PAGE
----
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Film Study: A look Inside the Cardinals Run-Pass Option Plays

The Louisville football team will attempt to put Kentucky's defenders into a bind by using plays where the quarterback can either run or throw based on the movement of a key defender.

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Bobby Petrino's offense is built around running the football and using tight ends and fullbacks to block and gain easy yards in the running game. This Louisville team is no different, and when it has been unable to run the ball effectively, the offense bogs down.

The passing game is at its best when it uses play action from those same successful running sets. The running game is expanded when Lamar Jackson is playing because Petrino has several different versions of zone read and quarterback draws he can use. Even with these quarterback runs, there is a built-in throw which the quarterback can execute if the run defender fails to honor the pass. These are referred to as run-pass options, or RPO’s.

The first RPO Jackson and Petrino will run is built off the traditional zone read. This will present a modern-day triple option to the defense. At the snap, the quarterback will mesh with the running back and read the playside defensive end for a give or keep read. If the defensive end widens as if to take away the quarterback keep, the ball will be handed off and a normal zone run will occur. If the defensive end crashes down then the quarterback will keep and run for the edge.

In a traditional zone read the options would end here. The quarterback will get as much as he can get by out-flanking the linebacker/safety. (I will refer to this defender as the overhang defender).  As defenses see this play, coordinators will scheme to have the quarterback get a keep read, yet have the overhang defender waiting for him on the edge. To defeat this, offenses have added the bubble RPO.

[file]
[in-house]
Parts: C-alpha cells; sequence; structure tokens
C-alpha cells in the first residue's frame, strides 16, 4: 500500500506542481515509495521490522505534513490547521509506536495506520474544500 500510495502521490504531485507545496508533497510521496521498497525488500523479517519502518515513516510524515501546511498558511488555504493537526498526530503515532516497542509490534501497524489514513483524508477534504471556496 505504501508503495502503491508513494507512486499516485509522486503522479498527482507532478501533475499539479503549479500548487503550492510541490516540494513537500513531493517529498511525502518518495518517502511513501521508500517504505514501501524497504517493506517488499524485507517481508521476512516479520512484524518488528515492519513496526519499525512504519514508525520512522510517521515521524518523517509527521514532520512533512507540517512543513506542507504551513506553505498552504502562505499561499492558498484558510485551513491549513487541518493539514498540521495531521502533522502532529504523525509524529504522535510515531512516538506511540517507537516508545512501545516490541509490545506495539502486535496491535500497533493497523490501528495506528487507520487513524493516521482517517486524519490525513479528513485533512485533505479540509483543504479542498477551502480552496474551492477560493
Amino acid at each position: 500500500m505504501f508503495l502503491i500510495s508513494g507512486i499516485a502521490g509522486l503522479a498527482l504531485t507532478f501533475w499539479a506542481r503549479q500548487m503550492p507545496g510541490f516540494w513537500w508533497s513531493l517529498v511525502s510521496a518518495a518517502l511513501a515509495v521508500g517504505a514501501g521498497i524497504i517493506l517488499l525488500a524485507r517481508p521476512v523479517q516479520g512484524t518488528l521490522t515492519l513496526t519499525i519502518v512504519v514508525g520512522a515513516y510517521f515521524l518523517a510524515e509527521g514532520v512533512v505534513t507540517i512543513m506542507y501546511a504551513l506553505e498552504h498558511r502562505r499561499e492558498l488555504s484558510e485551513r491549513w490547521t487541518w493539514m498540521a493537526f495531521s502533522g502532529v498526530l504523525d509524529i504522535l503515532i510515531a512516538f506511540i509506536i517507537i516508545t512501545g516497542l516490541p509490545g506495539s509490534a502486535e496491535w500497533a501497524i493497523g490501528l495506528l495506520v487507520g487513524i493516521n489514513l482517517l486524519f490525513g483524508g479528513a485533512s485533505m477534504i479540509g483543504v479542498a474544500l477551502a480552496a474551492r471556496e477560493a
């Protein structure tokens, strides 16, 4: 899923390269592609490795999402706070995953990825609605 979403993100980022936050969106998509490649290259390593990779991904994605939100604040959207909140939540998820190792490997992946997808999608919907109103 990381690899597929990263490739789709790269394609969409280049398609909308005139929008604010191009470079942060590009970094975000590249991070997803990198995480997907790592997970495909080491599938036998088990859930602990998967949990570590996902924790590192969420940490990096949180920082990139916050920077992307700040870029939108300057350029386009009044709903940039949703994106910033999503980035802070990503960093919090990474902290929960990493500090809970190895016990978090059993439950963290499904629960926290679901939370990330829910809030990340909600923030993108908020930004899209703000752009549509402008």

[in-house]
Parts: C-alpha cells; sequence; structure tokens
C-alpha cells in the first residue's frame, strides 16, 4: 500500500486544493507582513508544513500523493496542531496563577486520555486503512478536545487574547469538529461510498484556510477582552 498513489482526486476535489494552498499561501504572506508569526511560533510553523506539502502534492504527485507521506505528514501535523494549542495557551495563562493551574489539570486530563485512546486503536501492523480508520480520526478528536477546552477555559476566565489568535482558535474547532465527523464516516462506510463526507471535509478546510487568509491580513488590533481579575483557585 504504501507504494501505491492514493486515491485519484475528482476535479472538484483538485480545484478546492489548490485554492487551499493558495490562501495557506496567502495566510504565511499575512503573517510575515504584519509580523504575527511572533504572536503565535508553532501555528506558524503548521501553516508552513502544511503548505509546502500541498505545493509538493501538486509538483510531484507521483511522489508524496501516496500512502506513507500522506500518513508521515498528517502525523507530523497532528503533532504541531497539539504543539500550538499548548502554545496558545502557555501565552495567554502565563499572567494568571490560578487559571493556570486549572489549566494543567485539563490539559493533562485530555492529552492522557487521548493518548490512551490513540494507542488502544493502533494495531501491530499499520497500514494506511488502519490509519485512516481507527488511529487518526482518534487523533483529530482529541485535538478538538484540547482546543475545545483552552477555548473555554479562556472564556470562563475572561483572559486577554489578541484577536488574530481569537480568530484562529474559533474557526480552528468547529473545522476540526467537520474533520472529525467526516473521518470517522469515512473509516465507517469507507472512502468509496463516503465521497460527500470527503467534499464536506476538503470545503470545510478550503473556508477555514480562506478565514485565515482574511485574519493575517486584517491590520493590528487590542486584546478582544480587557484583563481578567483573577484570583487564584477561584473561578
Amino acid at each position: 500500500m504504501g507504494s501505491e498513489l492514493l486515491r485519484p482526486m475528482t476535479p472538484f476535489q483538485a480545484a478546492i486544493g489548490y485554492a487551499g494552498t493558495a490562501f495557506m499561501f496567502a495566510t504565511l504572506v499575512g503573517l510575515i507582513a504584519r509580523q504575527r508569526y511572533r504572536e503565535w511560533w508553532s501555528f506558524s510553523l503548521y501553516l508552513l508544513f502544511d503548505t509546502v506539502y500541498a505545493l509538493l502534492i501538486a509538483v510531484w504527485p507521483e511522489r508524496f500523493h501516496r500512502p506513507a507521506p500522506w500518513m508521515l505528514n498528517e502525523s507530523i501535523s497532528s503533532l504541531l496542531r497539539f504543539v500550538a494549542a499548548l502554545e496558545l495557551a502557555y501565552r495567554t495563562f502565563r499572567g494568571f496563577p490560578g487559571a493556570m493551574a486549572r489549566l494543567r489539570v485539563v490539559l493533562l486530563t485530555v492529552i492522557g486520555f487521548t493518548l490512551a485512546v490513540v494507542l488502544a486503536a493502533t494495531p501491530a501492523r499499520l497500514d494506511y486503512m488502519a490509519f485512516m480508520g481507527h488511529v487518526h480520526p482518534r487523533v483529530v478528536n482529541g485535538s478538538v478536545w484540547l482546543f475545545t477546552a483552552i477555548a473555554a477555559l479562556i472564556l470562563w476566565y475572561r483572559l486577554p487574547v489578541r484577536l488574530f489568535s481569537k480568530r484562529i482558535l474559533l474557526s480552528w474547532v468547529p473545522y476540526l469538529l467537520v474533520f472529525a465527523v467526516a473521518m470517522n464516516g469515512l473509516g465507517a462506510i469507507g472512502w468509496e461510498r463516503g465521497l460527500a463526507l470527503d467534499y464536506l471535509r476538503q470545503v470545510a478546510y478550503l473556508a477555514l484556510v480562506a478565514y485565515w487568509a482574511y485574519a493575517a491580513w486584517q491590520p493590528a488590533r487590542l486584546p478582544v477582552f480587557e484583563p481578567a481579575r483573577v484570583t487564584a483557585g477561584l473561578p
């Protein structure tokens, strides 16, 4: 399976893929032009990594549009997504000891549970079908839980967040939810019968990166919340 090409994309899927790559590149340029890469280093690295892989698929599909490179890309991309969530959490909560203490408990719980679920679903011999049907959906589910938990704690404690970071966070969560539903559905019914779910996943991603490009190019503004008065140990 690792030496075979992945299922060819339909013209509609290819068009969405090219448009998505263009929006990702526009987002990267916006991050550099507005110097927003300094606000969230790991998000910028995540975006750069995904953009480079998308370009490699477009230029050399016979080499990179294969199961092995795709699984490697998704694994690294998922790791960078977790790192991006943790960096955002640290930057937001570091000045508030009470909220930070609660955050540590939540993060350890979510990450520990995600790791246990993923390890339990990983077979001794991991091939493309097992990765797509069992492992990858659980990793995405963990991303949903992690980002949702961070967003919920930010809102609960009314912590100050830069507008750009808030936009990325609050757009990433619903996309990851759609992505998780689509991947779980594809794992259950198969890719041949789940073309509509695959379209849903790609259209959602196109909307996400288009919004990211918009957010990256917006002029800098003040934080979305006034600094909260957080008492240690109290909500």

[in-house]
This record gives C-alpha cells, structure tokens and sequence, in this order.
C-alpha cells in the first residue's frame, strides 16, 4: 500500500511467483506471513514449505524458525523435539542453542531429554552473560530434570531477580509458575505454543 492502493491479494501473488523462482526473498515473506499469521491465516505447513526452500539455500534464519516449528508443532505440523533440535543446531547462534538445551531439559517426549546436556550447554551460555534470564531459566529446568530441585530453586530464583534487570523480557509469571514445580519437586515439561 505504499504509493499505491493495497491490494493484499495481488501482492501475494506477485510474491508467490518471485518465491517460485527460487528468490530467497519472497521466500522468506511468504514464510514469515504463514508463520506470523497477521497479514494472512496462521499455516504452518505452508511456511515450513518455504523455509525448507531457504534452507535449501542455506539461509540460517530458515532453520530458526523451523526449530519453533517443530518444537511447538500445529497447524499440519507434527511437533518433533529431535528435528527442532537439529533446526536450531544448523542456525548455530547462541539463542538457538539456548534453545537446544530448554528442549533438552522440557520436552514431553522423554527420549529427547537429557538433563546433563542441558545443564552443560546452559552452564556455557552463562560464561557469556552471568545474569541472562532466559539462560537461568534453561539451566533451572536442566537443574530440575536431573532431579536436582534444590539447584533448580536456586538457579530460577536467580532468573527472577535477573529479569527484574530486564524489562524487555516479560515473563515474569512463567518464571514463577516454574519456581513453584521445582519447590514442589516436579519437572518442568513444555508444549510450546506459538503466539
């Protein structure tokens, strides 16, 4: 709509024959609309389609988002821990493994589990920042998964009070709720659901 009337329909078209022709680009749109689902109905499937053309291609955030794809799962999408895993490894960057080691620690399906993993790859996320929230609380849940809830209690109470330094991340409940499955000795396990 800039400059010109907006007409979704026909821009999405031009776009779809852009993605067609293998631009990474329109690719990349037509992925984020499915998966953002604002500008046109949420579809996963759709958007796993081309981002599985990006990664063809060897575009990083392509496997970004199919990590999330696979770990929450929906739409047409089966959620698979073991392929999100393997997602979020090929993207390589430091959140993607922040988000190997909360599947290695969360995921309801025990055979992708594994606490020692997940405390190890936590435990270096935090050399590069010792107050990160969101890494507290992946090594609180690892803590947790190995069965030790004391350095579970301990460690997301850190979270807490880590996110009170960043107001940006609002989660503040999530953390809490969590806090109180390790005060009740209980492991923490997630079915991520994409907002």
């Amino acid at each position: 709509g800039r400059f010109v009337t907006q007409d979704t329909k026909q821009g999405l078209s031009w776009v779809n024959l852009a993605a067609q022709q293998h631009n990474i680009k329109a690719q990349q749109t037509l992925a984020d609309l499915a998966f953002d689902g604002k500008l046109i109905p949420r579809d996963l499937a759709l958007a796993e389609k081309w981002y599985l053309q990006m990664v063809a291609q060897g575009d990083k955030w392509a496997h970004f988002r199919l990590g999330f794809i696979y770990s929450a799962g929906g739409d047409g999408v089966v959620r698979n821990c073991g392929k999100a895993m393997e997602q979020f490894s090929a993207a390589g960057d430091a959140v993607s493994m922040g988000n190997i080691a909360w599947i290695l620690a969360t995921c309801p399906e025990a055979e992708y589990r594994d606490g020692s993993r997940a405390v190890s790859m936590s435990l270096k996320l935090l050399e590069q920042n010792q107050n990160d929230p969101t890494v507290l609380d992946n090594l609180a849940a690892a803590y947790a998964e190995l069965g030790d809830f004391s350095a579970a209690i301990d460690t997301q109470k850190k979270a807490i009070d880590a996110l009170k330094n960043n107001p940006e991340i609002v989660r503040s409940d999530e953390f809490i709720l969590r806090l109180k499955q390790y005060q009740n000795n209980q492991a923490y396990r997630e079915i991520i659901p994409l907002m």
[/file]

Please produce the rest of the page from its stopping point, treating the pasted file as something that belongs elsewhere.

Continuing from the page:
With the bubble RPO, one of the outside receivers will execute a bubble route or NOW screen route. This is the player the overhang would be responsible for if the ball was thrown directly to the outside. With the zone-read RPO, the quarterback will now read the overhang defender after he reads the end man for his give or keep read.

After he keeps, the quarterback will get his eyes to the overhang defender and begin to attack him. If the overhang is turning away to cover the bubble, the quarterback will keep and get upfield. If the overhang comes toward or hangs, the quarterback will throw to the outside perimeter screen. This is a newer version of the triple option.

The bubble RPO is not the only RPO Jackson and Petrino will run. They'll run a slant RPO to their best receiver #2, Jamari Staples. This is executed in the same fashion and eliminates the overhang defender from helping out on the inside slant route. Again, there will be the same give or keep read on the defensive end. If the quarterback keeps, he will attack the overhang. At the same time, the receiver is running a 5 step slant route to the spot the overhang defender vacated

The final RPO Louisville runs often with Jackson is the H-back RPO. Here the quarterback is going to fake to the running back as if it is an isolation play. (a staple of the  UofL running game)  The quarterback will again keep and now attack the flat defender. If he comes to make the tackle, the quarterback has the H-back slipping into the flat for an easy pitch and catch

Lamar Jackson is in the top 2% for speed and elusiveness, so what the defense can do to make sure he does not get into the open field is more limited. Assigning a slower lumbering linebacker to ‘spy’ him is simply not an option. The defense will need multiple ways to muddy the reads of the quarterback to slow and delay the decision making. Delay and disruption are the defense's best weapons against these RPO’s.